One of the attorneys general targeting ExxonMobil’s climate change research is “vigorously opposing” a judge’s order demanding she explain the nature of her investigation.
Massachusetts AG Maura Healey said she will not comply with U.S. District Judge Ed Kinkeade’s order to hash out specifics about her investigation into whether the oil company knowingly shelved research showing the effects fossil fuels have on the climate.
“Legally, we believe we’re on strong legal ground, not only with respect to the questions that we’ve asked but also with respect to the position that this court has no jurisdiction over us — meaning, in simple terms, what the court has done is inappropriate,” Healey told reporters Monday.
Healey went on to say that she has “no plans” to comply with the court order. “We’ll take it up on appeal,” she added.
The Massachusetts Democrat’s crusade is part of a multi-state effort among liberal attorneys general and lawmakers to probe Exxon for allegedly trying to cover up decades of global warming science.
New York Attorney General Eric Schneiderman also launched an investigation into Exxon in November for similar reasons. He is widely perceived as the AG spearheading the entire investigation.
Schneiderman hosted a conference in March with other AGs, which included Healey, when it was announced that more prosecutors would probe Exxon and fight back against Republican attacks on federal environmental regulations.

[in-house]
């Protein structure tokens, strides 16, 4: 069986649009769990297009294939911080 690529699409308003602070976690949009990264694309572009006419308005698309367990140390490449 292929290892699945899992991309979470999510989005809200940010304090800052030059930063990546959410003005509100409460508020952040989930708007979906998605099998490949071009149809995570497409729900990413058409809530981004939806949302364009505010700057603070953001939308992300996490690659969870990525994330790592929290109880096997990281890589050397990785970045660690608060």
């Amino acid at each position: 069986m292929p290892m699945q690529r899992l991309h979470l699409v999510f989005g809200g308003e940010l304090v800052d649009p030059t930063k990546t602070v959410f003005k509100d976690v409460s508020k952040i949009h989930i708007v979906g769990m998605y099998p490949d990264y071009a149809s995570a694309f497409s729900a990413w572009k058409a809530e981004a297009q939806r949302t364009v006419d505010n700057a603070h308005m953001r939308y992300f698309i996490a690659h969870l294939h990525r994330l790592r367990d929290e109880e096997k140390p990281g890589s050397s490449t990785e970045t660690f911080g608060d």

Exxon accused Healey and Schneiderman of taking politically motivated actions intended to force the company into complying with their preferred policies on climate change.
“The investigations launched by Attorneys General Schneiderman and Healey amount to nothing more than an unlawful exercise of government power to further political objectives,” Exxon’s attorneys wrote Nov. 11. “The shifting justifications they have presented for their investigations are pretexts that have become more and more transparent over time.”
Kinkeade accused Healey in October of acting in “bad faith” when she issued a subpoena against the oil company for 30 years worth of documents related to the company’s information about climate change.
“The foregoing allegations about Attorney General Healey, if true, may constitute bad faith in issuing the CID … ,” reads a statement from the court.
The investigation is partially the result of a September investigation of Exxon conducted by InsideClimate News, which allegedly found that Exxon played fast and loose with information concerning global warming.
InsideClimate News also alleges that Amoco, Phillips, Texaco, Shell, and others joined Exxon in misleading the public about the supposed effects global warming on sea levels.
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